You will find many sources of statistics and data on the internet. It is important to assess websites with regard to how the data has been gathered and how it has been interpreted. The following sources are useful starting points.
Statista is a Google-like search tool for market research and statistics with facts and figures easily displayed in charts and graphs. It provides access to more than one million statistics, ready to use in PPT, XLS and PNG format.
• Access to 1 million statistics - ready to use in PPT, XLS and PNG formats.
• PowerPoint dossiers on 3000 of the most searched-for topics such as online gaming, e-commerce, car sharing and organic food markets.
• Five year revenue forecasts on 42 countries and 400 industries.
• Industry reports (USA-focused) including SWOT analyses and forecasts.
A major resource for UK government, international and longitudinal socio-economic data.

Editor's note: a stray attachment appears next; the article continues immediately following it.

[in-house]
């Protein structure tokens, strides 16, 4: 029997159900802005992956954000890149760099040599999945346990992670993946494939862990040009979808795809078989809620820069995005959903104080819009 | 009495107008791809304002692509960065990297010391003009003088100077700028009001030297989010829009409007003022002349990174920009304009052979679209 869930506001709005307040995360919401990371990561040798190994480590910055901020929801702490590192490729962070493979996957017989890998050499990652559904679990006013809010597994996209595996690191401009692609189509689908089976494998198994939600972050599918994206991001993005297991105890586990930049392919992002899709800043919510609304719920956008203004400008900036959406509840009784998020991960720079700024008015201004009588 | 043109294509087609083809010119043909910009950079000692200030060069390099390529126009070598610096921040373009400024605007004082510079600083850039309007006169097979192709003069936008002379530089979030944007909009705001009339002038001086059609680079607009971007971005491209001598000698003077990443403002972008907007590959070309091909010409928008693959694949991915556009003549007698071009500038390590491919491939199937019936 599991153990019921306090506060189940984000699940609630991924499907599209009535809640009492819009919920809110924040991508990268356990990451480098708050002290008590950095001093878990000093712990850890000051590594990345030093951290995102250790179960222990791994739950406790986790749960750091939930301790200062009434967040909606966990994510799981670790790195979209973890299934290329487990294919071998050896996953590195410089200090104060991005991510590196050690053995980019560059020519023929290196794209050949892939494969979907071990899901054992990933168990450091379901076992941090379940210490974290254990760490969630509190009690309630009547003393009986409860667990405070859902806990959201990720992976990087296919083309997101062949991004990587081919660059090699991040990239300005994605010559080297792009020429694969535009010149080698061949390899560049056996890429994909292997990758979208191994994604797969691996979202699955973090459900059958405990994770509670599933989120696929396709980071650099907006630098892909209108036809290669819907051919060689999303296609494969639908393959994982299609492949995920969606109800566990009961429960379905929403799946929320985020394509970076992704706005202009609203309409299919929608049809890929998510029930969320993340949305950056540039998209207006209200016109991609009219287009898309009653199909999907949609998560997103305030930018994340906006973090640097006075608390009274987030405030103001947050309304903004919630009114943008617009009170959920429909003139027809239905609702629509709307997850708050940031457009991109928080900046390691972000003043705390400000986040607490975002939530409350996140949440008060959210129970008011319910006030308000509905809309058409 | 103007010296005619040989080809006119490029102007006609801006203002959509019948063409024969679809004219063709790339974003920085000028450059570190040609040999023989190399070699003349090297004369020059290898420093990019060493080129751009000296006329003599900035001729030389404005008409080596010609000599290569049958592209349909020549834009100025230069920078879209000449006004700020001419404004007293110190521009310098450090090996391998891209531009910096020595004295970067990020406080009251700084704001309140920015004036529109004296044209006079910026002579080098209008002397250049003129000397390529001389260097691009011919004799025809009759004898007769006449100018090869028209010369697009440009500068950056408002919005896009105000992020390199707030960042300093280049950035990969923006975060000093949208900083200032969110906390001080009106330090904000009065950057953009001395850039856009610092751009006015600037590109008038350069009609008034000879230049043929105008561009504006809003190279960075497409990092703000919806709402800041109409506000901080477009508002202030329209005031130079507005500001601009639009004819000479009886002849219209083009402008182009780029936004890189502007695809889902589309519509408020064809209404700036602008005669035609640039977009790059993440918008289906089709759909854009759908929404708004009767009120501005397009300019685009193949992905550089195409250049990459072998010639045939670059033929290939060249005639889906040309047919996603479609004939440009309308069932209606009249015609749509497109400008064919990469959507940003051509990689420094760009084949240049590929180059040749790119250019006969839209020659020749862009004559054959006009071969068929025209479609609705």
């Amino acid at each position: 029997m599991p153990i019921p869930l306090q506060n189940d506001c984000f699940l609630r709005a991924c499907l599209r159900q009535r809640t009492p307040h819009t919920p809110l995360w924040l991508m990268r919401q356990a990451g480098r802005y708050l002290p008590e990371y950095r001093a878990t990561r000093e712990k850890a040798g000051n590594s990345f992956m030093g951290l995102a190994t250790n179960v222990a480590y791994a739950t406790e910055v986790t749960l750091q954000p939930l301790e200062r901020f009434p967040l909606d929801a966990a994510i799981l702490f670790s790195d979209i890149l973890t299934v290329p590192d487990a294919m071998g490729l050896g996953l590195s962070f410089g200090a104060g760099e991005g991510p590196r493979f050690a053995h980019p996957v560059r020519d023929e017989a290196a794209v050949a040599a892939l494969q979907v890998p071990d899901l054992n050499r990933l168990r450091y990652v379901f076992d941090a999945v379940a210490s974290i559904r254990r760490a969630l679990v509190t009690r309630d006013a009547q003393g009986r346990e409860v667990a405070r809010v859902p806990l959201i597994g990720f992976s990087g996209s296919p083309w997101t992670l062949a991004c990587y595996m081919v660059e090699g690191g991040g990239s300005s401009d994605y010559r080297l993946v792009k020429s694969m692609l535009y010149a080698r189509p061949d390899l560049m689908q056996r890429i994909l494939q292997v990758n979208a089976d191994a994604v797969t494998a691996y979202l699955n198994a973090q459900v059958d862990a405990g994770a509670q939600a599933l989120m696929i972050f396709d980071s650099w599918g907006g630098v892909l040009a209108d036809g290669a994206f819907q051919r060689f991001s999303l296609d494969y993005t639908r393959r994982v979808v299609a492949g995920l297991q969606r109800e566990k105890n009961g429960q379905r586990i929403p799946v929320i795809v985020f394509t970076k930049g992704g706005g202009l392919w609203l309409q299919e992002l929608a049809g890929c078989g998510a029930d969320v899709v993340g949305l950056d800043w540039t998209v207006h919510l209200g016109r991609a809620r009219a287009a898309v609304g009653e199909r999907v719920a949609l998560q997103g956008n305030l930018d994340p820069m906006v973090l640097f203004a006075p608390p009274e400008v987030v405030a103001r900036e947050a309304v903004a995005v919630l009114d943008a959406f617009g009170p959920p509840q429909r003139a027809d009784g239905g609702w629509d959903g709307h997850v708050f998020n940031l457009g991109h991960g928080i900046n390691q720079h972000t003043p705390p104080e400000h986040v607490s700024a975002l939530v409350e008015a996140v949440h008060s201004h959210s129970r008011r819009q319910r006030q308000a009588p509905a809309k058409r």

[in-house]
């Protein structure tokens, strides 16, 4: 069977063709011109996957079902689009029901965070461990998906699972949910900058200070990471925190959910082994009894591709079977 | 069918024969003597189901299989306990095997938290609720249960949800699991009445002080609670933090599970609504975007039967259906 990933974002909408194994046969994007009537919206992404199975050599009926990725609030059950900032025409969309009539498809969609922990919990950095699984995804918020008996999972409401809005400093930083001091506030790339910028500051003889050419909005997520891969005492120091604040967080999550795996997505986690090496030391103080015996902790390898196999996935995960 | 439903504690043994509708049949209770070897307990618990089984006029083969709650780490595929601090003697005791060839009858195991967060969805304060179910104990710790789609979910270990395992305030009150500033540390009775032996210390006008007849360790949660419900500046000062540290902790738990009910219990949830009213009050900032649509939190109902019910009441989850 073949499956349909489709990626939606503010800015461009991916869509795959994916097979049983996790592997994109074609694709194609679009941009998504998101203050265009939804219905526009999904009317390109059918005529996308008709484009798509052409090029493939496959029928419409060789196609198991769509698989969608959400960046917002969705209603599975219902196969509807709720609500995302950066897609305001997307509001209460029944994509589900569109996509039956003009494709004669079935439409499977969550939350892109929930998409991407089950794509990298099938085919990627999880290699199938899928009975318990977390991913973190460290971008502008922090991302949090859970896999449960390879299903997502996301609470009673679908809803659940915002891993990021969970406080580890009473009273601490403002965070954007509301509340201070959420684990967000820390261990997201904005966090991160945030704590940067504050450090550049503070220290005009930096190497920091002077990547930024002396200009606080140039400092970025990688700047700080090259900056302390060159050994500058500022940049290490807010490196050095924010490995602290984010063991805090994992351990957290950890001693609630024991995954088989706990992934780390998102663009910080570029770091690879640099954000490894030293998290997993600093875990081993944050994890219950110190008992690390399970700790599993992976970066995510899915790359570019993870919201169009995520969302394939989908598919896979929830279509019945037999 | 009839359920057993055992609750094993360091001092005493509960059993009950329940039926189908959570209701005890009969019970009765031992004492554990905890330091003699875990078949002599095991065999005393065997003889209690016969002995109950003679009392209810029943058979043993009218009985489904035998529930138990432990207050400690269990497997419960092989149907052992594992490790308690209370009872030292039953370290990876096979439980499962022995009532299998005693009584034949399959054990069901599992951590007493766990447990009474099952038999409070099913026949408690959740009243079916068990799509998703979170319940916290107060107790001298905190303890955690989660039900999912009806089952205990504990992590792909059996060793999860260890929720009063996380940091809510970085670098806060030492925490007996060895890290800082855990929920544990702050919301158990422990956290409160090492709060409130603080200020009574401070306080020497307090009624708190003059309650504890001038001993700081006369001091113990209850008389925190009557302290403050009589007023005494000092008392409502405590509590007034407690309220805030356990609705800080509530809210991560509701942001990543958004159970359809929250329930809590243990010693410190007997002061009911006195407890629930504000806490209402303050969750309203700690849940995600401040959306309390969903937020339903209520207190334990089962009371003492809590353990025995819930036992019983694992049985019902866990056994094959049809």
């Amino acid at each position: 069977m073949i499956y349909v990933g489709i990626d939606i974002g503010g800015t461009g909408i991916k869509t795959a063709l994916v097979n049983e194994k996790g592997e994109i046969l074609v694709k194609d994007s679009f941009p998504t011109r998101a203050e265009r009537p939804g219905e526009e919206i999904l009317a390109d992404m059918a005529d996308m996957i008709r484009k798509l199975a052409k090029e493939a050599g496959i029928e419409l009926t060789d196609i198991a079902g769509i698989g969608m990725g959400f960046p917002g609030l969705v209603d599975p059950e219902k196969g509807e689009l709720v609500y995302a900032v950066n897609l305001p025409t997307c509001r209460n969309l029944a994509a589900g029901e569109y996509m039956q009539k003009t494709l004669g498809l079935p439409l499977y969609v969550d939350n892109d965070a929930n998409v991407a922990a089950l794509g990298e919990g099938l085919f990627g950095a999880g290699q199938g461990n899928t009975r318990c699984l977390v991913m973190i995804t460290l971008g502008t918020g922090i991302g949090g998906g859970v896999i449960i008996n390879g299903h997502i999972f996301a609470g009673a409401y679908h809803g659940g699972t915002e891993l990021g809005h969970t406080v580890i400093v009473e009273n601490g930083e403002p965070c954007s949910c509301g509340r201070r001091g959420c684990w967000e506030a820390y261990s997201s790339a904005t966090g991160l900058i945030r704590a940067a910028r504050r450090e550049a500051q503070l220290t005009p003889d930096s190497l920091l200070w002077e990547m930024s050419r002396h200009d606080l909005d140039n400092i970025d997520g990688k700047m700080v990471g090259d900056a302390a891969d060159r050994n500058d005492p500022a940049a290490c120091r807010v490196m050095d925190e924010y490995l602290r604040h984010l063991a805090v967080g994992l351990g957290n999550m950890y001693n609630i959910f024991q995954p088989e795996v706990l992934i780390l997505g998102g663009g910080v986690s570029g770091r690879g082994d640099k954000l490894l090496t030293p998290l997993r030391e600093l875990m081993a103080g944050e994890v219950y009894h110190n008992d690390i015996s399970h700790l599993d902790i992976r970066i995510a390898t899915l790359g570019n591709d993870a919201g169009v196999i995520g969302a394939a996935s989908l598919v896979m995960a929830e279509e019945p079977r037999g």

Coverage includes the British Crime Survey, British Household Panel Survey, General Household Survey, Labour Force Survey and the World Bank's data.
Further content includes the British Cohort Study, International Social Survey Programme, Millennium Cohort Study, National Statistics Time Series and statistics from the IMF and IEA (International Energy Agency).
To access some data, you need to log in/register with UK Data Service. Some datasets restrict access e.g. where commercial usage might be sought, permission could be required or sponsoring organisations may vet publications.
Archive of international social sciences data; to change the language, click the English/Espagnol tab
The site also links to various data collections including Afrobarometer, East-Asian Barometer and Globalbarometer (covering comparative surveys from 55 countries). In each of these collections, you can retrieve data via the 'select study' option.